Famed Las Vegas comedian to perform in McCoy Studio Theater on Saturday
Four years ago, I interviewed comedian Rita Rudner and upon speaking with her by phone again last week, I asked if she remembered her personal Hawaiian word, “mahuka,” that she shared with me.
“Yes, I can’t believe you remembered that,” she said. “I still use it.”
In 2012 she said, “I have no idea what it means, whatever you want it to. I just say it to everyone, it’s my own aloha.”
Rudner began on Broadway, most notably in the musical “Promises, Promises,” before pursuing a career in comedy.
“It was so important for me. I started at 17 on Broadway — I lived for it, and I went to all the shows,” she shared. “First I was in the chorus, then I got a few lines, then understudy and then I got a few speaking roles, but one day I just didn’t want to do it anymore and went after comedy.”
When Rudner began, there were very few female comics, the two most notable being Phyllis Diller and Joan Rivers. I asked her to comment on how standup has changed for women over the years.
“Women are at the forefront of all comedy in general now, not just standup. I was in the backfront. I love Amy Schumer because she is her own person, and all the women from “SNL” — Tina Fey, Amy Poehler, Kate McKinnon. When I started, the comics on TV were middle-aged men with these gorgeous TV wives that barely talked.”
Since her beginnings in the early 1980s, Rudner’s comedy career has led to a 14-year Las Vegas run making hers the longest-running solo comedy show in the history of Las Vegas with more than 2,000 shows and 1.5 million tickets sold in addition to being named Las Vegas Comedian of the Year for nine consecutive years.
I asked if she would even consider returning to the Broadway stage.
“It’s funny you ask, I was approached to do a show three years ago,” she said. “The producer offered me the part and I said, ‘Why would I do that?’ If I had been asked 10 years ago or 10 years from now, maybe I would go back to New York, but I have a teenage daughter. Why do eight shows a week, the matinees, uprooting the family?Â But it would depend, the script would have to be really funny — if I were to do a Broadway show in the future it would probably be a one-woman show, something that would incorporate my point of view.”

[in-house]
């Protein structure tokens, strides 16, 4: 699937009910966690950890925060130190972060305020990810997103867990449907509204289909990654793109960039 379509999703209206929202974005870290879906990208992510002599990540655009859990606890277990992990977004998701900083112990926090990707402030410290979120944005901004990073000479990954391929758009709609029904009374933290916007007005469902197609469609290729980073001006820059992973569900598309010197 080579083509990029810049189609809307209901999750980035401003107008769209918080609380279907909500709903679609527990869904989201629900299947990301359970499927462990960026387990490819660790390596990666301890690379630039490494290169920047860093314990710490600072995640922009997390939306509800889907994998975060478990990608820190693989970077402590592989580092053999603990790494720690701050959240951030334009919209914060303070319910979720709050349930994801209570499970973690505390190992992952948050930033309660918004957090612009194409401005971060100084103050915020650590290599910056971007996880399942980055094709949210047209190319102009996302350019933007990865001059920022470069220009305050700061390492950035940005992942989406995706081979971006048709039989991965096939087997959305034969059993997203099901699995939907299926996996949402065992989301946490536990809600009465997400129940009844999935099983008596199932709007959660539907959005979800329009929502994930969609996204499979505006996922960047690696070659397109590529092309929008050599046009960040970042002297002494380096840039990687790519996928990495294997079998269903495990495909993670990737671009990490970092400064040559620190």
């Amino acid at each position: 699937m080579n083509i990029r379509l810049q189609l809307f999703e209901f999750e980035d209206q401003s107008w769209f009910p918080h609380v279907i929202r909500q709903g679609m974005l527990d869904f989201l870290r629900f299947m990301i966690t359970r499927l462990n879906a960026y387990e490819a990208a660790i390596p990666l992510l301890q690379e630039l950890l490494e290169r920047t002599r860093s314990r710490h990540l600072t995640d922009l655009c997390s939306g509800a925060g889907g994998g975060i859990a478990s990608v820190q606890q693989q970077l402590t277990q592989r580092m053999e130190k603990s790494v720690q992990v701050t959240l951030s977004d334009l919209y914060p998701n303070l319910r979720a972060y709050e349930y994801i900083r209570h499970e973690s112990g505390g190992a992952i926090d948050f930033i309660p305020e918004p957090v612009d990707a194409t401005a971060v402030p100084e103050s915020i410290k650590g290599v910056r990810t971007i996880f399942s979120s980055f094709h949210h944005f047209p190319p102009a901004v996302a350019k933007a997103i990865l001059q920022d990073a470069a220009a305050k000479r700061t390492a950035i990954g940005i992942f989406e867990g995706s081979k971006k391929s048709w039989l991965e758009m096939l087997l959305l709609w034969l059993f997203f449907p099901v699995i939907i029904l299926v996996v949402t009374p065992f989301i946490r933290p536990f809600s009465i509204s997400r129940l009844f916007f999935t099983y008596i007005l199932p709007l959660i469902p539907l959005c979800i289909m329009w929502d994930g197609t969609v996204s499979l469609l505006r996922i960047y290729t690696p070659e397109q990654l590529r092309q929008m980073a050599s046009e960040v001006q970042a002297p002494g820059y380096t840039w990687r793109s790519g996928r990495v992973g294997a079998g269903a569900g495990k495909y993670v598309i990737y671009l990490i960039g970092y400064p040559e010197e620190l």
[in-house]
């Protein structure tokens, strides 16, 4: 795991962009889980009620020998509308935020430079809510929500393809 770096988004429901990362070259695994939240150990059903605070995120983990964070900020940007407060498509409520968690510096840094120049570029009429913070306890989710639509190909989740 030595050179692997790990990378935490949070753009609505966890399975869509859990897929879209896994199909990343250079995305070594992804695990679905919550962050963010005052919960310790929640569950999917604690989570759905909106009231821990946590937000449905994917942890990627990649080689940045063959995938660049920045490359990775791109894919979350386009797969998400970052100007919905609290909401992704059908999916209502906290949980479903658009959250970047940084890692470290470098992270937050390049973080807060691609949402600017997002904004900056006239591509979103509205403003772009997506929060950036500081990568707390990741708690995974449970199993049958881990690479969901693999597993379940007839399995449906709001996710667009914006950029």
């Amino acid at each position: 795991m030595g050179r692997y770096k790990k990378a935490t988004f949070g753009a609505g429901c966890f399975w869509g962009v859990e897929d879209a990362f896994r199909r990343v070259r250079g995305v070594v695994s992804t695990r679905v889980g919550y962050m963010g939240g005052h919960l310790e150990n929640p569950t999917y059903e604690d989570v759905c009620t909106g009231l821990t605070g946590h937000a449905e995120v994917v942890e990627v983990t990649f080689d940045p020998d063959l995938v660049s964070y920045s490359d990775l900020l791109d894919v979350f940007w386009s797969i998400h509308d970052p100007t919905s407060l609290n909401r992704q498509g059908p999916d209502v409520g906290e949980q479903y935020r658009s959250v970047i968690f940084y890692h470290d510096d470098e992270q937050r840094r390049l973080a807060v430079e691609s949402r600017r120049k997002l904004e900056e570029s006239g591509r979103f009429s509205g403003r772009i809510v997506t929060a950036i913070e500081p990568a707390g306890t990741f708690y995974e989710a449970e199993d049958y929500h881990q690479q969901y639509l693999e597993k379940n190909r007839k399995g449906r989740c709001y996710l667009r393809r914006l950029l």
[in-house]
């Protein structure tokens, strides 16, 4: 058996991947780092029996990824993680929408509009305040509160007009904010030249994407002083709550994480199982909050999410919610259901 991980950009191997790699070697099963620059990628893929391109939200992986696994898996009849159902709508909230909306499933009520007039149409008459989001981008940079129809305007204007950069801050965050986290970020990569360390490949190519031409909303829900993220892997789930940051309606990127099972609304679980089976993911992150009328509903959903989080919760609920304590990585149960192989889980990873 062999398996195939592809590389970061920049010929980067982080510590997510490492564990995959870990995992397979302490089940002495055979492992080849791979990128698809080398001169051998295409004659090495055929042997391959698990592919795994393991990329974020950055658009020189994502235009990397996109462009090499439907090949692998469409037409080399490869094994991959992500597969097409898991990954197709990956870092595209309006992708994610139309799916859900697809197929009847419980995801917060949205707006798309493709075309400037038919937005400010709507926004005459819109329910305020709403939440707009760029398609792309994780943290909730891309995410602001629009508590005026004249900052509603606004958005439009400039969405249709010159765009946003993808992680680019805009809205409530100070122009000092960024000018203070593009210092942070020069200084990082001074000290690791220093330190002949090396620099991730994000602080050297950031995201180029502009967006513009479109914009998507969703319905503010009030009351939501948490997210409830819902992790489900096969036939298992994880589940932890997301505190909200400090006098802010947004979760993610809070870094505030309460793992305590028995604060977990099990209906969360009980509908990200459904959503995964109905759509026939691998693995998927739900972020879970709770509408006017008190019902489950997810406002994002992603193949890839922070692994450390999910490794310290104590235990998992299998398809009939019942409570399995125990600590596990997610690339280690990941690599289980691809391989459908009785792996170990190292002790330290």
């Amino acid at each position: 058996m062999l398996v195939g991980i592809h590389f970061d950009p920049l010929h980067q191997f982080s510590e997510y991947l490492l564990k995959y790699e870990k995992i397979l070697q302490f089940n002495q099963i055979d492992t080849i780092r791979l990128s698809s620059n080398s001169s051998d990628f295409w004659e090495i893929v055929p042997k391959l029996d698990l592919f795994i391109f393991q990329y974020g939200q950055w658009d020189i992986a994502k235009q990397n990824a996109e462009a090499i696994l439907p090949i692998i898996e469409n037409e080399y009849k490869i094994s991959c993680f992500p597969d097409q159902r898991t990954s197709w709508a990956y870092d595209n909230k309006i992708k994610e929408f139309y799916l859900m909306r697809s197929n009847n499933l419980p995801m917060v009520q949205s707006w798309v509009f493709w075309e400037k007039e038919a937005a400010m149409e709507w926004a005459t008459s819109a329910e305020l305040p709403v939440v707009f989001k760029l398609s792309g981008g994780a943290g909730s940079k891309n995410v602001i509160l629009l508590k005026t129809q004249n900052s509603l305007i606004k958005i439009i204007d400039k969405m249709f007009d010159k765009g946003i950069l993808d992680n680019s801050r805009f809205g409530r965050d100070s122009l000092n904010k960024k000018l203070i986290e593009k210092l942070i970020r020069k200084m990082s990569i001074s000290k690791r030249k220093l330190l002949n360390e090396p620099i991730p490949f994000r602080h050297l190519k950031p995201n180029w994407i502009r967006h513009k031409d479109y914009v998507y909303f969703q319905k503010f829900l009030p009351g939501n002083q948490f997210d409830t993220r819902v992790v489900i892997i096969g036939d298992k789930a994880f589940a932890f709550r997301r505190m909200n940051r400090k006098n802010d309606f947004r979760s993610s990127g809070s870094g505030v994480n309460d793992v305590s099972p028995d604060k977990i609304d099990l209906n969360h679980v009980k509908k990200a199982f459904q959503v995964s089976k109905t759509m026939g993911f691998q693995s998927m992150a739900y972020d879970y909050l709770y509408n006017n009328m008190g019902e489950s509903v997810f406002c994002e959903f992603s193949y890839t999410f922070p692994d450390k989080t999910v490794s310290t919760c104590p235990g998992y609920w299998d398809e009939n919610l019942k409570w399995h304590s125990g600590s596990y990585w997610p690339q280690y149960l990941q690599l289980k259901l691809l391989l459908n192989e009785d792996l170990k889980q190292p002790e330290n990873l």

Rudner did appear in the U.S. premiere of “Act 3,” a play directed by her husband, Martin Bergman, last January at the Laguna Playhouse in California. She acted opposite Charles Shaughnessy (“The Nanny”) in “Act 3,” which depicted a couple who discover relationship flaws in the “third act” of their marriage. The playhouse was near the family’s beach house in Laguna.
“I could drive there in five minutes, so it was very convenient,” she said. “I only have three more years with my daughter before she goes off to college or somewhere I don’t want her to go, and I want to enjoy that time while I can. Right now, I’m helping her with ‘Antigone’ for school. I’m English and Martin is math, for biology she’s on her own.”
Rudner initially left the road comic’s life to settle down in one place to raise her daughter, Mollie Bergman, who occasionally opens for her in Las Vegas.
“She’s a singer-songwriter — I’m her roadie, I carry her guitar and the sound equipment, and when she plays at cafes, Martin and I sit there to make sure no one bothers her,” Rudner said. She shared that her appearances on Maui are also a family getaway.
“I only play places that I want to go to and we travel as a family,” she said. “Mollie is 14 and she’s bringing a friend. They have their own language — they call it Hawee-ee. They’ll be taking surf lessons and I get to tell jokes and have fun too. She wants to do ziplining, I just tell her she needs to be 18 for most things whether it’s true or not, or I cross it out of the guidebook. Martin’s idea of water sports is shaving.”